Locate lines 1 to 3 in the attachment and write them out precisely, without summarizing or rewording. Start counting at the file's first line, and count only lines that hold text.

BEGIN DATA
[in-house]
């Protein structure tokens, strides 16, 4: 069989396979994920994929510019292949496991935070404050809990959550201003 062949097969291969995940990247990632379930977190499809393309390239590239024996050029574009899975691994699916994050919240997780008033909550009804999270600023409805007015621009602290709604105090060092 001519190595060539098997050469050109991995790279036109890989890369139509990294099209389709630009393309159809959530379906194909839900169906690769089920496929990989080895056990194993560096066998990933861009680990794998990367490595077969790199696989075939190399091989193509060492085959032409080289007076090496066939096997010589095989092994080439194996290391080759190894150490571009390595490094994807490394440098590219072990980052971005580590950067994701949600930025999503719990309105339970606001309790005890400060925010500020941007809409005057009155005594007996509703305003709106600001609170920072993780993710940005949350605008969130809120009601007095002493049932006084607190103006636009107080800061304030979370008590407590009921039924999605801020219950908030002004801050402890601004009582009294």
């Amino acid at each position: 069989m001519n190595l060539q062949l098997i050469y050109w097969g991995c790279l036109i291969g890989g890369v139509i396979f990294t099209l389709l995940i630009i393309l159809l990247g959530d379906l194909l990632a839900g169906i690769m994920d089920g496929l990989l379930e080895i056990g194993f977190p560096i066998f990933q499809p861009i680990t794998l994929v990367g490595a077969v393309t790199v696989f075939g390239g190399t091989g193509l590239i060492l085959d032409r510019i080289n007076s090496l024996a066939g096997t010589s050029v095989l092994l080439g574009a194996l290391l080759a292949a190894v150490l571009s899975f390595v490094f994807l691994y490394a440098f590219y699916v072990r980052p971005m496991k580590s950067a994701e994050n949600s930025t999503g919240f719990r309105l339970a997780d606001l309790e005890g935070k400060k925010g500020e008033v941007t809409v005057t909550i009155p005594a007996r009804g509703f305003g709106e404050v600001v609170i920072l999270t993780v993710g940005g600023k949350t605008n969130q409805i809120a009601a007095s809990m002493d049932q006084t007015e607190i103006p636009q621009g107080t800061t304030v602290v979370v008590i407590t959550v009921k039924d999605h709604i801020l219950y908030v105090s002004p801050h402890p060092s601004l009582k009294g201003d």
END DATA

[in-house]
């Protein structure tokens, strides 16, 4: 069989396979994920994929510019292949496991935070404050809990959550201003 062949097969291969995940990247990632379930977190499809393309390239590239024996050029574009899975691994699916994050919240997780008033909550009804999270600023409805007015621009602290709604105090060092 001519190595060539098997050469050109991995790279036109890989890369139509990294099209389709630009393309159809959530379906194909839900169906690769089920496929990989080895056990194993560096066998990933861009680990794998990367490595077969790199696989075939190399091989193509060492085959032409080289007076090496066939096997010589095989092994080439194996290391080759190894150490571009390595490094994807490394440098590219072990980052971005580590950067994701949600930025999503719990309105339970606001309790005890400060925010500020941007809409005057009155005594007996509703305003709106600001609170920072993780993710940005949350605008969130809120009601007095002493049932006084607190103006636009107080800061304030979370008590407590009921039924999605801020219950908030002004801050402890601004009582009294």
């Amino acid at each position: 069989m001519n190595l060539q062949l098997i050469y050109w097969g991995c790279l036109i291969g890989g890369v139509i396979f990294t099209l389709l995940i630009i393309l159809l990247g959530d379906l194909l990632a839900g169906i690769m994920d089920g496929l990989l379930e080895i056990g194993f977190p560096i066998f990933q499809p861009i680990t794998l994929v990367g490595a077969v393309t790199v696989f075939g390239g190399t091989g193509l590239i060492l085959d032409r510019i080289n007076s090496l024996a066939g096997t010589s050029v095989l092994l080439g574009a194996l290391l080759a292949a190894v150490l571009s899975f390595v490094f994807l691994y490394a440098f590219y699916v072990r980052p971005m496991k580590s950067a994701e994050n949600s930025t999503g919240f719990r309105l339970a997780d606001l309790e005890g935070k400060k925010g500020e008033v941007t809409v005057t909550i009155p005594a007996r009804g509703f305003g709106e404050v600001v609170i920072l999270t993780v993710g940005g600023k949350t605008n969130q409805i809120a009601a007095s809990m002493d049932q006084t007015e607190i103006p636009q621009g107080t800061t304030v602290v979370v008590i407590t959550v009921k039924d999605h709604i801020l219950y908030v105090s002004p801050h402890p060092s601004l009582k009294g201003d």